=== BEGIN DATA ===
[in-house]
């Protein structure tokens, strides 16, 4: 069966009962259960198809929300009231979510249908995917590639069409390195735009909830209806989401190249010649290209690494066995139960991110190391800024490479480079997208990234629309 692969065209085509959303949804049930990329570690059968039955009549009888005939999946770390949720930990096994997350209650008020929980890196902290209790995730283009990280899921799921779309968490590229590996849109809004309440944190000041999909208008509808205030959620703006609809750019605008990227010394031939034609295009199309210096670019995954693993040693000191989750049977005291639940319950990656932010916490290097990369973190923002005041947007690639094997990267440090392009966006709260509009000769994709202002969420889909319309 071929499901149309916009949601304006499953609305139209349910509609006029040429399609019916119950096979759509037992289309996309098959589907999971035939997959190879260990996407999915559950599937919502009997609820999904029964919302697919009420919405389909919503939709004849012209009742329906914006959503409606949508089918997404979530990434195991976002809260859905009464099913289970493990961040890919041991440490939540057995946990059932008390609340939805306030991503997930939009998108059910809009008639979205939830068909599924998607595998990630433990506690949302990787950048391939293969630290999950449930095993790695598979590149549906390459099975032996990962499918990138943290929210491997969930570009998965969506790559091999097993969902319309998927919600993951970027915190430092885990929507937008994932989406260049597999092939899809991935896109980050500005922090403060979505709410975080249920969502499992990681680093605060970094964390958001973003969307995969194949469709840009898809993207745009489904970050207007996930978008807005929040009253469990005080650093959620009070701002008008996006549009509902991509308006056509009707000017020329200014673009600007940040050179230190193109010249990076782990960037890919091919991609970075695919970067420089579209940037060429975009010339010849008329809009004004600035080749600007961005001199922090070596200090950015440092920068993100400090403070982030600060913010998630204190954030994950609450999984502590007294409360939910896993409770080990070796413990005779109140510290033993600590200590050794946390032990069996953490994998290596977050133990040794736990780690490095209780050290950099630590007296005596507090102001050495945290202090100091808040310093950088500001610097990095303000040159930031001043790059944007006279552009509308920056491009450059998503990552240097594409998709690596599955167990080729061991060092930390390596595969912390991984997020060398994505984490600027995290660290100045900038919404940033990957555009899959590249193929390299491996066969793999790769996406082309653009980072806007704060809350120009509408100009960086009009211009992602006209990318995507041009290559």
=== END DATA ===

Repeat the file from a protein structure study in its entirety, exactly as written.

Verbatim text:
[in-house]
């Protein structure tokens, strides 16, 4: 069966009962259960198809929300009231979510249908995917590639069409390195735009909830209806989401190249010649290209690494066995139960991110190391800024490479480079997208990234629309 692969065209085509959303949804049930990329570690059968039955009549009888005939999946770390949720930990096994997350209650008020929980890196902290209790995730283009990280899921799921779309968490590229590996849109809004309440944190000041999909208008509808205030959620703006609809750019605008990227010394031939034609295009199309210096670019995954693993040693000191989750049977005291639940319950990656932010916490290097990369973190923002005041947007690639094997990267440090392009966006709260509009000769994709202002969420889909319309 071929499901149309916009949601304006499953609305139209349910509609006029040429399609019916119950096979759509037992289309996309098959589907999971035939997959190879260990996407999915559950599937919502009997609820999904029964919302697919009420919405389909919503939709004849012209009742329906914006959503409606949508089918997404979530990434195991976002809260859905009464099913289970493990961040890919041991440490939540057995946990059932008390609340939805306030991503997930939009998108059910809009008639979205939830068909599924998607595998990630433990506690949302990787950048391939293969630290999950449930095993790695598979590149549906390459099975032996990962499918990138943290929210491997969930570009998965969506790559091999097993969902319309998927919600993951970027915190430092885990929507937008994932989406260049597999092939899809991935896109980050500005922090403060979505709410975080249920969502499992990681680093605060970094964390958001973003969307995969194949469709840009898809993207745009489904970050207007996930978008807005929040009253469990005080650093959620009070701002008008996006549009509902991509308006056509009707000017020329200014673009600007940040050179230190193109010249990076782990960037890919091919991609970075695919970067420089579209940037060429975009010339010849008329809009004004600035080749600007961005001199922090070596200090950015440092920068993100400090403070982030600060913010998630204190954030994950609450999984502590007294409360939910896993409770080990070796413990005779109140510290033993600590200590050794946390032990069996953490994998290596977050133990040794736990780690490095209780050290950099630590007296005596507090102001050495945290202090100091808040310093950088500001610097990095303000040159930031001043790059944007006279552009509308920056491009450059998503990552240097594409998709690596599955167990080729061991060092930390390596595969912390991984997020060398994505984490600027995290660290100045900038919404940033990957555009899959590249193929390299491996066969793999790769996406082309653009980072806007704060809350120009509408100009960086009009211009992602006209990318995507041009290559």